Finally, the RNC Platform opposes “human trafficking.” Now, this is a crime for which the Republicans appear to be suggesting federal prosecution: “We will use the full force of the law against those who engage in commercial sexual exploitation. . . .” Hear hear.
Yet, this phrasing is odd, and so here is my question for the Republican Platform drafters: what about the noncommercial sexual exploitation that happens in the United States every single day? In families, schools, churches, on teams, and anywhere children live or play. There should not have to be an exchange of money for the Republicans to oppose child sexual exploitation.
To summarize, the Republicans are pledging to fight sexual images of children and prostituting them, with which all good people should agree, to be sure, but they are mum on the child sex abuse crisis that is in everyone’s news feeds every single day. The Platform also rejects ratification of the international Convention on the Rights of the Child.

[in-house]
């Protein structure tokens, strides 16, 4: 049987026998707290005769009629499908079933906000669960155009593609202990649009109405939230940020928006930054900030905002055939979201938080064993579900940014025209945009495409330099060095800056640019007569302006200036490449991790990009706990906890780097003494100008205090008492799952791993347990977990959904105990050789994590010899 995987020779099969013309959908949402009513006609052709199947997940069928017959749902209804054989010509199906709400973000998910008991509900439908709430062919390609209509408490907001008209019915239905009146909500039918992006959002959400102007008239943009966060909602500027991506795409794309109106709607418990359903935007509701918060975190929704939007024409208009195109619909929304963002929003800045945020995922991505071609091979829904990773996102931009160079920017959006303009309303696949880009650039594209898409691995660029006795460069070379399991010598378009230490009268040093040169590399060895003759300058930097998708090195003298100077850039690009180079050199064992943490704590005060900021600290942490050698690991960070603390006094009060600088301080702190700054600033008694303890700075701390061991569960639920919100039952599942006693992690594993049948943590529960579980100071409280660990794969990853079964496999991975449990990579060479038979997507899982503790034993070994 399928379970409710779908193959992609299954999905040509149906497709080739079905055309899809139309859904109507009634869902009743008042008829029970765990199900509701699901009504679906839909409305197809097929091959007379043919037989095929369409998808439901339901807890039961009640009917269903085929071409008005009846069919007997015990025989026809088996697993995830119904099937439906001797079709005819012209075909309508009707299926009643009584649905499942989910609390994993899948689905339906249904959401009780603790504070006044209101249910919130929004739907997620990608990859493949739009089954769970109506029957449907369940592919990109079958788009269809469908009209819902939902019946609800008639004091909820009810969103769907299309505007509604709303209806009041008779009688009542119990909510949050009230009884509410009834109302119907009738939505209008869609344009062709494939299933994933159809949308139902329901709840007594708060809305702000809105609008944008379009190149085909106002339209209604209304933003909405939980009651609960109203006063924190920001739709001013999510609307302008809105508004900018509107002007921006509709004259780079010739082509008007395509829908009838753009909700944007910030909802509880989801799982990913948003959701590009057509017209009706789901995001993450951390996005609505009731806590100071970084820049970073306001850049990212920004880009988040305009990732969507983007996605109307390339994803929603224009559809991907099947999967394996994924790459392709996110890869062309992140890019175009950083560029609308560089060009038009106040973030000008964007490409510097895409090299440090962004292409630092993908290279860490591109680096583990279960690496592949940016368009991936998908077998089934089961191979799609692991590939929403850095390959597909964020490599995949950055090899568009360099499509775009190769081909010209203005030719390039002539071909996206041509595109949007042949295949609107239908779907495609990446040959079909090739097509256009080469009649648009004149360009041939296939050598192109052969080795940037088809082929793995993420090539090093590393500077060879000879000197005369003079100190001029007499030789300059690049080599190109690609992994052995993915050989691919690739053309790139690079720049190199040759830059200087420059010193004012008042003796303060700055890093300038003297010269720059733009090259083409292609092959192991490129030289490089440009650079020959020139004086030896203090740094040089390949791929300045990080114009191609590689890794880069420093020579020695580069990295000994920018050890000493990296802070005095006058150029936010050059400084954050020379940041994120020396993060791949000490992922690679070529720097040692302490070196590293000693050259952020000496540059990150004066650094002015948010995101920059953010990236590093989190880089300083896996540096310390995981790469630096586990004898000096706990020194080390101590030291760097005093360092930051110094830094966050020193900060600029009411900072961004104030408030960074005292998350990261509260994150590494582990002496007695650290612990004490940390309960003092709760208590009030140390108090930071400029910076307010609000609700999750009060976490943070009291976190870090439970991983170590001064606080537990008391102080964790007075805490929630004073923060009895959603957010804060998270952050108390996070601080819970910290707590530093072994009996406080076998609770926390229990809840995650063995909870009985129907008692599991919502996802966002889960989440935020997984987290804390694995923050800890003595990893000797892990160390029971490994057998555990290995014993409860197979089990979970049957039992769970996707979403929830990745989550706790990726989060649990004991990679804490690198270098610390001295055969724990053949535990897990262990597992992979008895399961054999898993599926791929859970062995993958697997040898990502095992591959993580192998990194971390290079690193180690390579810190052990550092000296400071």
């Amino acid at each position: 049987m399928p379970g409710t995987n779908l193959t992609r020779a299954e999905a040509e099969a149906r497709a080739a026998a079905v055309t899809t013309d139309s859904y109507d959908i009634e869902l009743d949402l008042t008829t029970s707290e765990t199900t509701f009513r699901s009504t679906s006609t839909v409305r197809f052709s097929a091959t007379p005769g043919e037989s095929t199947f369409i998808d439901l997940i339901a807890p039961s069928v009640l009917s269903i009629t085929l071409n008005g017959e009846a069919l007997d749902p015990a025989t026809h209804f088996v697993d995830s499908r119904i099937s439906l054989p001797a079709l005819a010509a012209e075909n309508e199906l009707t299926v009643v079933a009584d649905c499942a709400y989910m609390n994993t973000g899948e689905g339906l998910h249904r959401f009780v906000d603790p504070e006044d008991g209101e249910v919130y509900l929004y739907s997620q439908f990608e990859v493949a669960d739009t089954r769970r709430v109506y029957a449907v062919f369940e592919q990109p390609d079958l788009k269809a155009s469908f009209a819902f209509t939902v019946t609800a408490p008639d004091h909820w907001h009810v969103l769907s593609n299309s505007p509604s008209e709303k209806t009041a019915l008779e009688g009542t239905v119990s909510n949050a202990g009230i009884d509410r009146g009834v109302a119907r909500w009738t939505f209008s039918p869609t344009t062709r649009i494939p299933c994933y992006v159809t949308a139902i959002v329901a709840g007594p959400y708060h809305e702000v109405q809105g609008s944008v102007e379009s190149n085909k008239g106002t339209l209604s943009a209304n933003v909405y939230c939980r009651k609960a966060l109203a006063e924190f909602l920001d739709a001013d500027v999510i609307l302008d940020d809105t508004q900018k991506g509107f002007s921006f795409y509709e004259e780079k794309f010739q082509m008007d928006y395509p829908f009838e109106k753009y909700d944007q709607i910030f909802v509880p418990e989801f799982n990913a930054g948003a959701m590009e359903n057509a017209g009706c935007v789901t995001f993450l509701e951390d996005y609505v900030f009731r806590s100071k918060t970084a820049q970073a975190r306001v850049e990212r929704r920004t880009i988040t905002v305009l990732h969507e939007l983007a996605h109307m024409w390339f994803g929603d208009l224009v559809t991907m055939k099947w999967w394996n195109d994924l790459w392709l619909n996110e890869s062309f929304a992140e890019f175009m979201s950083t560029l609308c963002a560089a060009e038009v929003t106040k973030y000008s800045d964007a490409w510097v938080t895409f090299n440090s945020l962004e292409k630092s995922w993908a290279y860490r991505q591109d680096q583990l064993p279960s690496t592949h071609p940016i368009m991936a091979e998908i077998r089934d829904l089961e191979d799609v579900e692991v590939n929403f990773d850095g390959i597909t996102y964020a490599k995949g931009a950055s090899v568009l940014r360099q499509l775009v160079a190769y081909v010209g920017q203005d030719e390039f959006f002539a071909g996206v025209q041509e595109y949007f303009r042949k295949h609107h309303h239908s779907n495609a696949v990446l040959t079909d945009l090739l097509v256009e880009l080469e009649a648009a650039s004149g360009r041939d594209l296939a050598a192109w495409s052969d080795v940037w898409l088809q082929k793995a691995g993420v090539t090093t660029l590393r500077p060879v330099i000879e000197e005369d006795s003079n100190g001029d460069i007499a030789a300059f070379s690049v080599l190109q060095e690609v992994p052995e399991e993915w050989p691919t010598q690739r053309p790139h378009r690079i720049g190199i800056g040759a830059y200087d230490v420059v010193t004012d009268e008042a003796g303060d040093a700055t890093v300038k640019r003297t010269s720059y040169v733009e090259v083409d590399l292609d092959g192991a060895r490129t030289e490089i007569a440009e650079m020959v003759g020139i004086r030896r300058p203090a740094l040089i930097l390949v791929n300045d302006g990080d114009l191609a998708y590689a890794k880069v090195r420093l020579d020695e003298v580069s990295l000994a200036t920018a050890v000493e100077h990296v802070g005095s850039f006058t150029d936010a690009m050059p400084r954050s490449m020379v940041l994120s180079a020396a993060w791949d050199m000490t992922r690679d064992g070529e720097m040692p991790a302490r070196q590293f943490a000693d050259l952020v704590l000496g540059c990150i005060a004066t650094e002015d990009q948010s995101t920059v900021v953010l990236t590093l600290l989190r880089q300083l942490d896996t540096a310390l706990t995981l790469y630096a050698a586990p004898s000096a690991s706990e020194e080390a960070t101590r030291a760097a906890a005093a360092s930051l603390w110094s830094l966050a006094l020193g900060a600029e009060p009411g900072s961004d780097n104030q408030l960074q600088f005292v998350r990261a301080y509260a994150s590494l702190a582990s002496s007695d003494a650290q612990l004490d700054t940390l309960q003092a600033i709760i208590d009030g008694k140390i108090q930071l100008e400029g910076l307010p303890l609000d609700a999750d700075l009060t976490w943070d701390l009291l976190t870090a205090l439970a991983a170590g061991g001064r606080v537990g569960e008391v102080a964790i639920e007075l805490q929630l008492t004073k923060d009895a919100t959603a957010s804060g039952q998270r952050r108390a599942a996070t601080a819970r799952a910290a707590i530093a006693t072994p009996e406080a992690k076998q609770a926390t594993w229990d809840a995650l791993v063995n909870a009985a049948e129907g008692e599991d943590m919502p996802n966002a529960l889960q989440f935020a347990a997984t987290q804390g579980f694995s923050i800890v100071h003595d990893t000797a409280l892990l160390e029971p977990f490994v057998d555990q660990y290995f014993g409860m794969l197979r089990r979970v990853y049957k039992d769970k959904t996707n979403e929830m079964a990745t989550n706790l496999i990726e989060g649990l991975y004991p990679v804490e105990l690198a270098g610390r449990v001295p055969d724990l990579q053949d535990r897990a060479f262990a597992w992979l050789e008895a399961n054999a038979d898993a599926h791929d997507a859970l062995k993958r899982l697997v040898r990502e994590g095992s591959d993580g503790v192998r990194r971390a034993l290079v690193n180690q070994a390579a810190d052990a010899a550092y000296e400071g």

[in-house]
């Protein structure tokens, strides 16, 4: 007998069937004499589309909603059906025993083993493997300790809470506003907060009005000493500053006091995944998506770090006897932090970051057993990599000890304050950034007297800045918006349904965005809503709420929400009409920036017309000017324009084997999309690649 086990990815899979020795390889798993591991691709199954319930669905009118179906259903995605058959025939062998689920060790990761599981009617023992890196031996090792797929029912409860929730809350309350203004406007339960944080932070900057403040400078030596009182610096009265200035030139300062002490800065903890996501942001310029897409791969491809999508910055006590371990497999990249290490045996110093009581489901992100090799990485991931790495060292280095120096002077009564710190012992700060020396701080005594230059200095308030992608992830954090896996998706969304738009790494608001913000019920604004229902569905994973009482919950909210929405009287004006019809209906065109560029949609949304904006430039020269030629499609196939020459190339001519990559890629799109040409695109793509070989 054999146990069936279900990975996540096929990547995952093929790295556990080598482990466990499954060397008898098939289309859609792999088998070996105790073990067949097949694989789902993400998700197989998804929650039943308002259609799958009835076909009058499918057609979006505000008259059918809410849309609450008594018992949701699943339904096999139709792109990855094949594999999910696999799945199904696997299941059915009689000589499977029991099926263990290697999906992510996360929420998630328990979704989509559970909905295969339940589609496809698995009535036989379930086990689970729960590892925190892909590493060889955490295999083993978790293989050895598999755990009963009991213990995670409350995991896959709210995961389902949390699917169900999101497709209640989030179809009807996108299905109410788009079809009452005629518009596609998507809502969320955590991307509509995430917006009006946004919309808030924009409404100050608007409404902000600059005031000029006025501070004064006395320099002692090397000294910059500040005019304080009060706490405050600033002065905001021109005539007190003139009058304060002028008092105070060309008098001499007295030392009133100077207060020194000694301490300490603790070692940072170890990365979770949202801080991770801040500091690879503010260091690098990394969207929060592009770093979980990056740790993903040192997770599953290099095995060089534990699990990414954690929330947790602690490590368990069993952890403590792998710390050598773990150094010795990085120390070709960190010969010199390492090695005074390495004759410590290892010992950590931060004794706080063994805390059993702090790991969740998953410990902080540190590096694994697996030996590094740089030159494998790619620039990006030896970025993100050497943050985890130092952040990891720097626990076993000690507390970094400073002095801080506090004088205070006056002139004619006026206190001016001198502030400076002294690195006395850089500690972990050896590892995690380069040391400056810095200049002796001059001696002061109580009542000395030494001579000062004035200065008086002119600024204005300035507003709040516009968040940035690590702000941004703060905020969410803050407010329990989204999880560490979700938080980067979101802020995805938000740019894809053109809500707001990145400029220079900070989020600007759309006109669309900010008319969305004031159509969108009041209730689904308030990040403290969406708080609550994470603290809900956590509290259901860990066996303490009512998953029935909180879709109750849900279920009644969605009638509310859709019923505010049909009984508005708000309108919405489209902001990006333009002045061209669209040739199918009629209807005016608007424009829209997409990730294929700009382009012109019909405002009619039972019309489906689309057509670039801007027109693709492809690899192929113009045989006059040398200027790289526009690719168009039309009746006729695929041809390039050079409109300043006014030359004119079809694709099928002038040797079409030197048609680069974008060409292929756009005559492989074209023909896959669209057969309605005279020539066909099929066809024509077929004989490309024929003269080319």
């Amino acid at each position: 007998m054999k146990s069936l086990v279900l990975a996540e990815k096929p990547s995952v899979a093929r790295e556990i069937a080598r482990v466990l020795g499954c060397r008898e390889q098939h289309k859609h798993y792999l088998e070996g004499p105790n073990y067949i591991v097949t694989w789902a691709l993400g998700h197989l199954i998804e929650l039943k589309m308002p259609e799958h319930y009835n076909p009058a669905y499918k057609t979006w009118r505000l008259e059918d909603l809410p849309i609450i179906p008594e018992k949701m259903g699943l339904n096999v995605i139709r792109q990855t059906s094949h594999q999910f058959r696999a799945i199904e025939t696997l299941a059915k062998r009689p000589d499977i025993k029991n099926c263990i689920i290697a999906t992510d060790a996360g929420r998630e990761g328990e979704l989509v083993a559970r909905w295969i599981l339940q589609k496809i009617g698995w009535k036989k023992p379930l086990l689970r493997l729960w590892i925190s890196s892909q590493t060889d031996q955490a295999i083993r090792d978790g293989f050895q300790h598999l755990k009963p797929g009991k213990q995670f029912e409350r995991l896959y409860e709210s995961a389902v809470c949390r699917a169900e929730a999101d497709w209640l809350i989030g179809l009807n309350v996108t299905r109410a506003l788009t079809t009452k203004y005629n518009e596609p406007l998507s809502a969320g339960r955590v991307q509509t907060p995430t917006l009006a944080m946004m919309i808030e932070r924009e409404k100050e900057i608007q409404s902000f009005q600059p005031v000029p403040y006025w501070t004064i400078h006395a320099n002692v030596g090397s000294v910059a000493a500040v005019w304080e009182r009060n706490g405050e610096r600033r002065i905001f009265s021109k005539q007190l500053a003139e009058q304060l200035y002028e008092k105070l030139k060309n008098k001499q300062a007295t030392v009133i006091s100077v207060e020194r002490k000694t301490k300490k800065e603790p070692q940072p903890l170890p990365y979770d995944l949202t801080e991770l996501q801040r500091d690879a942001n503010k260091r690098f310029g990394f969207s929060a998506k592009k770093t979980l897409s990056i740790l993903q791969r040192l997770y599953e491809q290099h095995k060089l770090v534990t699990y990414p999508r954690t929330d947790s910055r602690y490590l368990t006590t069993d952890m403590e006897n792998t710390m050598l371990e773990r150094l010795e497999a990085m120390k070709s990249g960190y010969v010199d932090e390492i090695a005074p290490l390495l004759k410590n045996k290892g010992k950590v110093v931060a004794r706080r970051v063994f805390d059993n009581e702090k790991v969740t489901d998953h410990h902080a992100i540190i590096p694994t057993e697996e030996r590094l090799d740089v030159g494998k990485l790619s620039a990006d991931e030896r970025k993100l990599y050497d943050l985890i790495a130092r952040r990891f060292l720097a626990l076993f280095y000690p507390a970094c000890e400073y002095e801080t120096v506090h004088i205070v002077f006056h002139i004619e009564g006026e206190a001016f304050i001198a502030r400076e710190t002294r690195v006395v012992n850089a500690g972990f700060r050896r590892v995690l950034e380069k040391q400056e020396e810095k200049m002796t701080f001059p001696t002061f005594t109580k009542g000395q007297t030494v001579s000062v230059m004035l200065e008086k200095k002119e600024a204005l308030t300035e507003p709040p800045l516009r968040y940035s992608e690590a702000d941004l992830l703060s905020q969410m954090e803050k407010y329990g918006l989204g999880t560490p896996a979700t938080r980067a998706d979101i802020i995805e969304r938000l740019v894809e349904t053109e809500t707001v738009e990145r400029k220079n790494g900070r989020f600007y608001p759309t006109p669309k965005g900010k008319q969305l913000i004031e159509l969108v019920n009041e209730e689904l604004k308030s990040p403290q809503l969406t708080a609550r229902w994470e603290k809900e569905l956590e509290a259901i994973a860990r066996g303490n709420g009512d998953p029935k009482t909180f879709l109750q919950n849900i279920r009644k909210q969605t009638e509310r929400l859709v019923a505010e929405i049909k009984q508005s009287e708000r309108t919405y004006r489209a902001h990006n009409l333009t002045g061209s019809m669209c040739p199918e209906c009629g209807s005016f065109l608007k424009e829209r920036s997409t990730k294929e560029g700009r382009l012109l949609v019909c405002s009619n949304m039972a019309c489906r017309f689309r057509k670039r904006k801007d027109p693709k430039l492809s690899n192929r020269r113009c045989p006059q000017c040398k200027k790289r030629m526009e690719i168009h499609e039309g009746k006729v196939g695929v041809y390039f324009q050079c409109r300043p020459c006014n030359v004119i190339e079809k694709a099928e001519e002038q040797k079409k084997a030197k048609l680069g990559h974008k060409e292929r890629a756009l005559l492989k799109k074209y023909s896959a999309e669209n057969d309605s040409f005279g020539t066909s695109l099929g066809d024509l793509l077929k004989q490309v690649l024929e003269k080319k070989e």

The Democratic Platform on Children
The Democratic Platform does not have an “unborn” child plank, but does have a plank to “end raids and roundups of children and families” in the immigration context. There is also a lengthy plank on making education—including early childhood education—a priority. This section includes a promise to ensure “children have health care, stable housing free of contaminants, and a community free of violence in order to minimize the likelihood of cognitive delays.” Sprinkled throughout other sections are various promises to end child labor, provide children mental health care, feed the hungry, count them in the Census, and let them opt out of standardized tests.
The Democrats do join the Republicans in their stand against trafficking: “We will stop the scourge of human trafficking and modern slavery of men, women, boys, and girls. We will use the full force of the law against those who engage in modern-day forms of slavery, including the commercial sexual exploitation of children. . . .” There is that phrase again: “commercial sexual exploitation.” Again, there is no acknowledgment of the epidemic of noncommercial child sexual exploitation that afflicts American children border to border.
It is not terribly surprising to see neither Platform paying much attention to children, or to child sex abuse. There are many reasons for this omission: Adults prefer and protect adults. Children don’t vote. Denial. A bystander culture. Willed ignorance. Yet, these reasons, whether individual or taken together, don’t solve the problem.